The Oscar Documentaries: 'Restrepo' & 'Exit Through The Gift Shop'
RESTREPO (war documentary)
Cast: Members of a US Army Battle Company platoon in Afghanistan
Directors: Sebastian Junger and Tim Hetherington
Time: 94 mins
Rating: * * * (out of 4)
This is a real-life Hurt Locker, set in a valley in Afghanistan in what CNN dubbed “the most dangerous place in the world”. The movie, and a US Army outpost is named after Juan S. Restrepo, a jovial 20-year-old private who was killed in a firefight in June 2007 - the time when the docu was shot.
Sebastian Junger and co-director Tim Hetherington spent 15 months in the Korangal Valley — a Taliban stronghold and returned with 150 hours of tape they later intercut with interviews of the soldiers lucky enough to return home. The result is a mix of the traumatic and post-traumatic footage of soldiers under attack from an unseen enemy, underpinned by intimate, very human memories.
Understandably, it is not as dramatic (or melodramatic) as Hurt Locker but watching it is like being a part of the platoon as they go about their tour of duty, digging trenches and fortifying their outpost, engaging the enemy and trying to win the hearts of the locals. One thing that goes on in our mind is "what the hell are the US soldiers doing here?" The docu does not seek to provide answers to this and other questions. It just shows what the platoon members did, what they thought of the events - and how glad they were to go home. We are glad for their pullout too.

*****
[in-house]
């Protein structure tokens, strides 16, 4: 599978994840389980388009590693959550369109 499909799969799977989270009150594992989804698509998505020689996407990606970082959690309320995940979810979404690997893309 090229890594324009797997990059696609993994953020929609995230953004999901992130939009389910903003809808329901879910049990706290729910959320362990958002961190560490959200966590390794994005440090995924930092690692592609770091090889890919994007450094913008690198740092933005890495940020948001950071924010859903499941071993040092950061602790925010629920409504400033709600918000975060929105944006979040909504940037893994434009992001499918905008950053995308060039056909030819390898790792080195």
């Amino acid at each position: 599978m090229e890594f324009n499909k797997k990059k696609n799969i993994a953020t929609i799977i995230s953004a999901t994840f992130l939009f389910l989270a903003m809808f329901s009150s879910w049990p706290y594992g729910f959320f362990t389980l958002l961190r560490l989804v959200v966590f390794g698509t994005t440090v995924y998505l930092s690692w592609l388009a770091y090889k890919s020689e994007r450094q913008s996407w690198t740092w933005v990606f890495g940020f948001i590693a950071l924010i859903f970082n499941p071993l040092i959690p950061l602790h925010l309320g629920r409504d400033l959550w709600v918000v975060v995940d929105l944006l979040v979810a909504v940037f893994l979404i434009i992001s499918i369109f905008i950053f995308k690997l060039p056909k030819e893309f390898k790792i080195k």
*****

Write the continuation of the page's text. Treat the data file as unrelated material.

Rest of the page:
EXIT THROUGH THE GIFT SHOP (documentary on street graffiti)
Cast: 'Banksy', Shepard Fairey, Thierry Guetta, Rhys Ifans, Space Invader and Jay Leno
Time: 87 mins
Rating: * * * (out of 4)
I have always thought of street graffiti as a prank on society and destruction of public property. After watching this, I gained a new respect for the 'artists' whose passion for 'guerrilla street art' takes them through so much trouble and risks. Exit Through The Gift Shop is purportedly directed by 'Banksy', a shadowy British street artist whose stencils of rats and puckish acts of mischief have made him a global cult figure.
Here, Banksy provides a running commentary on his exploits and on those of his friend Thierry Guetta - with Banksy's face blacked out and his voice disguised.
Thierry, a Frenchman living in Los Angeles, has a fetish about recording everything on his videocam. He is actually the main star of this show which documents his obsessions, like following graffiti artists with his handycam to record their pranks, and how this madness turned into something of a business for him. If I said 'madness', I mean a crazed fascination with Thierry capturing valuable footage on how these guerrilla artists pursue their passion.
The one thing that goes on in our mind as we watch this docu is: "Is it art, or trash disguised as art?" We may apply the same for this provocative documentary too.
NB: I caught these two documentaries on Netflix.